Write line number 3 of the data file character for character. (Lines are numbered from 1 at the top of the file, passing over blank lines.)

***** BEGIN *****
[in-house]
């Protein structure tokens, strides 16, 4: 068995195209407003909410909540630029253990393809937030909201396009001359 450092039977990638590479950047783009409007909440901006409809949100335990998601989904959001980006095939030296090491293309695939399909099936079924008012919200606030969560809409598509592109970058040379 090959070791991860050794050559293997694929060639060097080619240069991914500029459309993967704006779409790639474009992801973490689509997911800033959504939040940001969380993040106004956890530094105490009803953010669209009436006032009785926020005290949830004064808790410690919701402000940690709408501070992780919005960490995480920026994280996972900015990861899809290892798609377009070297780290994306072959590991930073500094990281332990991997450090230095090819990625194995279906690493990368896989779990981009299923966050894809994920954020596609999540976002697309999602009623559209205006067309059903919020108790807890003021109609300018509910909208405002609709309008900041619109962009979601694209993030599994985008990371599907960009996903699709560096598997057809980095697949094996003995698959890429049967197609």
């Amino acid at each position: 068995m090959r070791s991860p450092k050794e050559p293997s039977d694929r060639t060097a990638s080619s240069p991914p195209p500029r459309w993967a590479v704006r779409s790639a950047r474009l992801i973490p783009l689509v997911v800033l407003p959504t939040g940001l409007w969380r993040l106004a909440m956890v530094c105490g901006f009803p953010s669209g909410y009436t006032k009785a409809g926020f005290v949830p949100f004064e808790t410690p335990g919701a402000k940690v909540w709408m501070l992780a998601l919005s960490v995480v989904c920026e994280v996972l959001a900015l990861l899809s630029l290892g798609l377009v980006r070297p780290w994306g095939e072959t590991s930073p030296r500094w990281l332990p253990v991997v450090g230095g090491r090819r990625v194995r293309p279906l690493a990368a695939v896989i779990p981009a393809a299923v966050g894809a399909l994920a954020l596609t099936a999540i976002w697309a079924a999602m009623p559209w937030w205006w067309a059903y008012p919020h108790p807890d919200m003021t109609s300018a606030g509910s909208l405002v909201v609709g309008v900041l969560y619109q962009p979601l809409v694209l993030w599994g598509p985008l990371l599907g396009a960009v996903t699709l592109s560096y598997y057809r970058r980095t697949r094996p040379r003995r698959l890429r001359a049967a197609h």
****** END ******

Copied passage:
């Amino acid at each position: 068995m090959r070791s991860p450092k050794e050559p293997s039977d694929r060639t060097a990638s080619s240069p991914p195209p500029r459309w993967a590479v704006r779409s790639a950047r474009l992801i973490p783009l689509v997911v800033l407003p959504t939040g940001l409007w969380r993040l106004a909440m956890v530094c105490g901006f009803p953010s669209g909410y009436t006032k009785a409809g926020f005290v949830p949100f004064e808790t410690p335990g919701a402000k940690v909540w709408m501070l992780a998601l919005s960490v995480v989904c920026e994280v996972l959001a900015l990861l899809s630029l290892g798609l377009v980006r070297p780290w994306g095939e072959t590991s930073p030296r500094w990281l332990p253990v991997v450090g230095g090491r090819r990625v194995r293309p279906l690493a990368a695939v896989i779990p981009a393809a299923v966050g894809a399909l994920a954020l596609t099936a999540i976002w697309a079924a999602m009623p559209w937030w205006w067309a059903y008012p919020h108790p807890d919200m003021t109609s300018a606030g509910s909208l405002v909201v609709g309008v900041l969560y619109q962009p979601l809409v694209l993030w599994g598509p985008l990371l599907g396009a960009v996903t699709l592109s560096y598997y057809r970058r980095t697949r094996p040379r003995r698959l890429r001359a049967a197609h």